On March 6, 2001, at 1442 hours, a call came into Central Dispatch reporting a structure fire. At 1443 hours, Station 5, Station 6, and Station 7 were toned out. Note: The victim and fire fighter were members of Station 5. Stations 5, 6, and 7 are automatic aid companies. The victim and fire fighter responded in Engine 5 at 1445 hours. Both a fire fighter/emergency medical technician (EMT #1) and a fire fighter responded in their personally owned vehicles (POVs). Other apparatus responding to the structure fire were Tender 5 with a driver/operator (at 1450 hours), Tender 7 with a driver/operator (at 1453 hours), Engine 7 with a driver/operator (at 1453 hours), Engine 6 with a driver/operator and a fire fighter (at 1454 hours), and Tender 6 with a driver/operator (at 1457 hours). Additional fire fighters responded in their POVs. At 1501 hours, the fire fighter/emergency medical technician (EMT #1) and a fire fighter arrived on the scene of the structure fire in their POVs. The fire fighter assumed incident command (IC), conducted a size-up of the incident, and reported to Central Dispatch that they had a working garage fire. The IC then met with EMT #1 at the end of the driveway to the garage fire and instructed her to have the driver/operators back their apparatus down the driveway when they arrived on the scene. Engine 5, followed by Tender 7, the power company’s service truck (a lineman [driver] followed the apparatuses to cut the electrical service drop to the structure); Engine 6, and Tender 6 were approaching the scene from the south. As Engine 5 approached a curve in the road, the victim slowed the apparatus down after seeing smoke to his left. Note: The smoke was coming from a local trash site that was incinerating garbage at the time of the incident. The victim proceeded through the curve toward the structure fire. Note: The driver/operator of Tender 7, who was following Engine 5, reported to state police that he was operating Tender 7 at a speed of approximately 50 mph. At 1503 hours, the fire fighter on Engine 5 radioed Central Dispatch reporting that they were arriving on the scene (see Photo 1). As the fire fighter completed his report of their arrival to Central Dispatch, the victim lost control of the engine. The engine fish-tailed and the victim tried to straighten out the direction of travel of the apparatus. The victim overcorrected, causing the rear wheels on the passenger’s side of the vehicle to go off the road. The apparatus continued to travel into the southbound (left lane) before the victim overcorrected, causing the vehicle to travel back toward the northbound lane. The apparatus left the road, overturned onto the passenger’s side, and struck a tree (See Diagram and Photo 1). The victim was thrown into the passenger’s side, landing on top of the fire fighter. Tender 7 was just coming out of the curve when the driver/operator saw Engine 5 sliding and equipment falling off the apparatus. The IC and EMT #1 witnessed Engine 5 losing control before leaving the road and overturning. At 1504 hours, EMT #1 radioed Central Dispatch reporting that Engine 5 had overturned and that they needed extrication equipment. At 1504 hours, Rescue 20 was toned out for the overturned engine. The IC and EMT #1 ran to the overturned apparatus, and the driver/operator of Tender 7 slowed to see if they needed any assistance. They replied that they didn’t need assistance at this time so the driver/operator of Tender 7 proceeded to the garage fire. Note: The driver/operator of Tender 7 reported to the NIOSH investigator that he had not experienced any icy conditions on the road until he attempted to enter the driveway leading to the garage fire. The power company lineman stopped to help the IC and EMT #1. Engine 6 and Tender 6 proceeded to the garage fire. The EMT told the lineman that they had two fire fighters trapped inside the cab of the Engine. She told him that one of the fire fighters was conscious (the passenger) and the other fire fighter (the victim) was unconscious. The windshield of the cab was partially knocked out by the impact with the tree. They attempted to pull the windshield out by hand but were unsuccessful. The lineman then pulled his truck to the south side of the incident scene and grabbed his chainsaw to cut the tree that Engine 5 had struck (the tree was still standing and was hindering their access to the cab). While cutting the tree, the lineman used the winch (20,000 lbs) on the front of his truck to pull the tree away from the apparatus. The windshield was removed from the apparatus by attaching the hook of the cable from the winch to the center of the cab’s roof (see Photo 2). The victim was pulled from the cab, and EMT #1 began administering cardiopulmonary resuscitation (CPR). Medic 1 (EMT #2), who had responded at 1508 hours, arrived on the scene at 1525 hours. The two emergency medical technicians (EMT #1 and EMT #2) continued administering CPR on the victim for approximately 20 minutes before pronouncing the victim dead at the scene. The fire fighter was able to climb out of the cab and was provided medical attention before being transported in Medic 1 to the area hospital for further medical evaluation.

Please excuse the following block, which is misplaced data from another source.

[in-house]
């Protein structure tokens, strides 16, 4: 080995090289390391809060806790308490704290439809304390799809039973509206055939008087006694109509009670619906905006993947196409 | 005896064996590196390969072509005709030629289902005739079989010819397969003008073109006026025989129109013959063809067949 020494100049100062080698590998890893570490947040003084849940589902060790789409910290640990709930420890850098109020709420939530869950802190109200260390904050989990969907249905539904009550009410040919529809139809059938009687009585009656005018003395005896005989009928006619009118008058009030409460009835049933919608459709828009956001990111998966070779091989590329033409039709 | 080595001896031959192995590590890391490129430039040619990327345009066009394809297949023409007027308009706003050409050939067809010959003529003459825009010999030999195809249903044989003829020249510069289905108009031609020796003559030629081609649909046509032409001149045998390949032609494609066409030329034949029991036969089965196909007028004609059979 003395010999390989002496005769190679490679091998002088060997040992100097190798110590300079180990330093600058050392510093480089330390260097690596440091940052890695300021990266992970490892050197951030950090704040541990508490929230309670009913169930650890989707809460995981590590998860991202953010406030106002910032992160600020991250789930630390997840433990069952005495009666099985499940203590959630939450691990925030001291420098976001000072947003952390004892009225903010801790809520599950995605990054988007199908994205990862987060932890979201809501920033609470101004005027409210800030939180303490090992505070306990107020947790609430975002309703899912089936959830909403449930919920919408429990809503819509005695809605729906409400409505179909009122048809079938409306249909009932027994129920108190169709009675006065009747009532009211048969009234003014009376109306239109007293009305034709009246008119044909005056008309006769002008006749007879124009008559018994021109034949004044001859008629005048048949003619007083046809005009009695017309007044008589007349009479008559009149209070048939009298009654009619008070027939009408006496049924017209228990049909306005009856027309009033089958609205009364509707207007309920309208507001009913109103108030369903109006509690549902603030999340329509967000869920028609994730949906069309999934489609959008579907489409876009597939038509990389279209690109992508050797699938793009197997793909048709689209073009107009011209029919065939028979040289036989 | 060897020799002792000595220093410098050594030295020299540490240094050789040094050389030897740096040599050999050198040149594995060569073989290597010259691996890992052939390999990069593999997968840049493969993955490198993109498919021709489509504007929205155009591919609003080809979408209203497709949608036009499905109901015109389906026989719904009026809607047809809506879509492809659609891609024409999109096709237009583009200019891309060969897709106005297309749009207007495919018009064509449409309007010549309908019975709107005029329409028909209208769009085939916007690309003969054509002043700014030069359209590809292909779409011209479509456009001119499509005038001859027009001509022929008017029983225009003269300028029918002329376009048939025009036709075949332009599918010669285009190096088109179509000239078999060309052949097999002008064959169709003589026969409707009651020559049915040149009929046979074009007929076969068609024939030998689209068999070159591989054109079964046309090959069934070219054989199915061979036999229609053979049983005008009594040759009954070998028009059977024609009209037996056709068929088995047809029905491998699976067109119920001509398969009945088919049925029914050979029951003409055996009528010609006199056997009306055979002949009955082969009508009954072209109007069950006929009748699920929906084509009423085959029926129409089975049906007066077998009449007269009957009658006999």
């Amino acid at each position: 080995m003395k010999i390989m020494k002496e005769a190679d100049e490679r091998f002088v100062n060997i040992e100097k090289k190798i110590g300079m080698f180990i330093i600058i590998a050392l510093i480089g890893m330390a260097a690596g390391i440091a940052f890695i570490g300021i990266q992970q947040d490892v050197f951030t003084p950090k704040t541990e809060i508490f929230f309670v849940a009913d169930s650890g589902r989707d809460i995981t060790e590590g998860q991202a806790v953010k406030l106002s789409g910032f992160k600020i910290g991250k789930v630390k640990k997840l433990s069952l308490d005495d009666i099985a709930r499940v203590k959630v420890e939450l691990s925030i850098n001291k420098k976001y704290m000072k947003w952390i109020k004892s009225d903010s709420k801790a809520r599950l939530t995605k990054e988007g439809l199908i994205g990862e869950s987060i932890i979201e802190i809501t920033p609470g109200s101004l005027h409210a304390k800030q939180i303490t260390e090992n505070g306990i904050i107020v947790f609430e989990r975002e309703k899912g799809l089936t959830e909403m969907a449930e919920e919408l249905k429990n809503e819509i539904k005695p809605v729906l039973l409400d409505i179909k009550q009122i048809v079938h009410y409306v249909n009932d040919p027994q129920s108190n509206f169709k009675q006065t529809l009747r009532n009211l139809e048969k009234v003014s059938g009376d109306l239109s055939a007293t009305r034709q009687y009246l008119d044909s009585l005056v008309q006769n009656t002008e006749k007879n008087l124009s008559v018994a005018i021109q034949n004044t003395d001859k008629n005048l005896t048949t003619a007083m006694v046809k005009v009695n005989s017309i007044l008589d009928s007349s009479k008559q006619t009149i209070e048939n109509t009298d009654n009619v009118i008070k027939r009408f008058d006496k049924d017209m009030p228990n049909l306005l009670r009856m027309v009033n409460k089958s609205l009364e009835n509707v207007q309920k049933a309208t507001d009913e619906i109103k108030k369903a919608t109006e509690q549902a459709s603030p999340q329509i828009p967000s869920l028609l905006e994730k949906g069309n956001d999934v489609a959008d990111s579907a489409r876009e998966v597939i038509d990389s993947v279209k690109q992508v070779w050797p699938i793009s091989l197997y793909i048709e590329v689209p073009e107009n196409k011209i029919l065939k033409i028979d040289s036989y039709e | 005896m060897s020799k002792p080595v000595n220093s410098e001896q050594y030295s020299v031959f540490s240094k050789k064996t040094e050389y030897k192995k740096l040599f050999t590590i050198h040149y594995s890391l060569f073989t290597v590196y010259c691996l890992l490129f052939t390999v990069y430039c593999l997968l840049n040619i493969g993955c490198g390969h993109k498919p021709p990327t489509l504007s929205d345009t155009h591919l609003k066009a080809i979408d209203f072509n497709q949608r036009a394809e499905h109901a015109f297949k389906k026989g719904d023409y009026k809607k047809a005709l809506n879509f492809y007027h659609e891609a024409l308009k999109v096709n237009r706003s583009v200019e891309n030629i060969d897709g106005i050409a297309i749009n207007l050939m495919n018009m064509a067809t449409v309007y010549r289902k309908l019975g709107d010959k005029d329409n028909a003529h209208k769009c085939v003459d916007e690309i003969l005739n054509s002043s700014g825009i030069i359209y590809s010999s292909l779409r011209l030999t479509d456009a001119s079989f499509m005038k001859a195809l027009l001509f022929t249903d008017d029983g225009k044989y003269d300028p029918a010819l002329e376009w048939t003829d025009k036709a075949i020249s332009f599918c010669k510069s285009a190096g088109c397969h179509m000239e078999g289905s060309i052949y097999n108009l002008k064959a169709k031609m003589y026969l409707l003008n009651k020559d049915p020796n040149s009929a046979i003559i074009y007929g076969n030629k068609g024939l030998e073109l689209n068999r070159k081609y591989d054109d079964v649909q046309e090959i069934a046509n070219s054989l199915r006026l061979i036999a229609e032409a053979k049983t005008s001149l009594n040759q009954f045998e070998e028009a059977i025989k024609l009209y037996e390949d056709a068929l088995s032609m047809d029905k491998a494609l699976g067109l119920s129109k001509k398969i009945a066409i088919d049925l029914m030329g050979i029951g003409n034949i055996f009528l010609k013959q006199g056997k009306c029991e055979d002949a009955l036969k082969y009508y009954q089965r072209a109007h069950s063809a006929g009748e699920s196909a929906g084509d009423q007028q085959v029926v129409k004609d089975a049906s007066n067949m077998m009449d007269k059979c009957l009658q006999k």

CAUSE OF DEATH